Moderna’s market value has nearly tripled this year to more than $120 billion. Two of its founders, as well as an early investor, this month made Forbes magazine’s list of the 400 richest people in the United States.
As the coronavirus spread in early 2020, Moderna raced to design its vaccine — which uses a new technology known as messenger RNA — and to plan a safety study. To manufacture the doses for that trial, the company received $900,000 from the nonprofit Coalition for Epidemic Preparedness Innovations.
The nonprofit group said Moderna had agreed to its “equitable access principles.” That meant, according to the coalition, that the vaccine would be “first available to populations when and where they are needed and at prices that are affordable to the populations at risk, especially low- and middle-income countries or to public sector entities that procure on their behalf.”
Moderna agreed in May to provide up to 34 million vaccine doses this year, plus up to 466 million doses in 2022, to Covax, the struggling United Nations-backed program to vaccinate the world’s poor. The company has not yet shipped any of those doses, according to a Covax spokesman, although Covax has distributed tens of millions of Moderna doses donated by the United States.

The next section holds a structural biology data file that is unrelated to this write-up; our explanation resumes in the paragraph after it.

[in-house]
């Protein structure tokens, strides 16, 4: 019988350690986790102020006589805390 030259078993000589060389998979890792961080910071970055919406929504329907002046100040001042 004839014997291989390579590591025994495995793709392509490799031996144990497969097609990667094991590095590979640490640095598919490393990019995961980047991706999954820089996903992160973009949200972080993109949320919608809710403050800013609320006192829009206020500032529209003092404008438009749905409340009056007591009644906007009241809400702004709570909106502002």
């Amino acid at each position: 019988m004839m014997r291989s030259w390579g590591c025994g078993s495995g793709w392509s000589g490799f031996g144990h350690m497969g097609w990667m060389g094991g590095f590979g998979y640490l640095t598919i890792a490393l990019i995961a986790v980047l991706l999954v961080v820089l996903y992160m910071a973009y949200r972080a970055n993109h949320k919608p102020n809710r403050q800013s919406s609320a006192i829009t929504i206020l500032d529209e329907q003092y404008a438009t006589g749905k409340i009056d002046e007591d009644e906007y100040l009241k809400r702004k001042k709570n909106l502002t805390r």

Mr. Bancel said that many more doses would have gone to Covax this year had the two parties reached a supply deal in 2020. Aurélia Nguyen, a Covax official, denied that, saying, “It became clear early on that the best we could expect was minimal doses in 2021.”
Late last year, the Tunisian government was hoping to order Moderna doses. Dr. Hechmi Louzir, who led Tunisia’s vaccine procurement efforts, didn’t know how to contact Moderna to begin talks and asked the U.S. Embassy in Tunisia for help, he said. Officials there contacted Moderna, he said, but nothing came of it.
“We were very interested in Moderna,” Dr. Louzir said. “We tried.”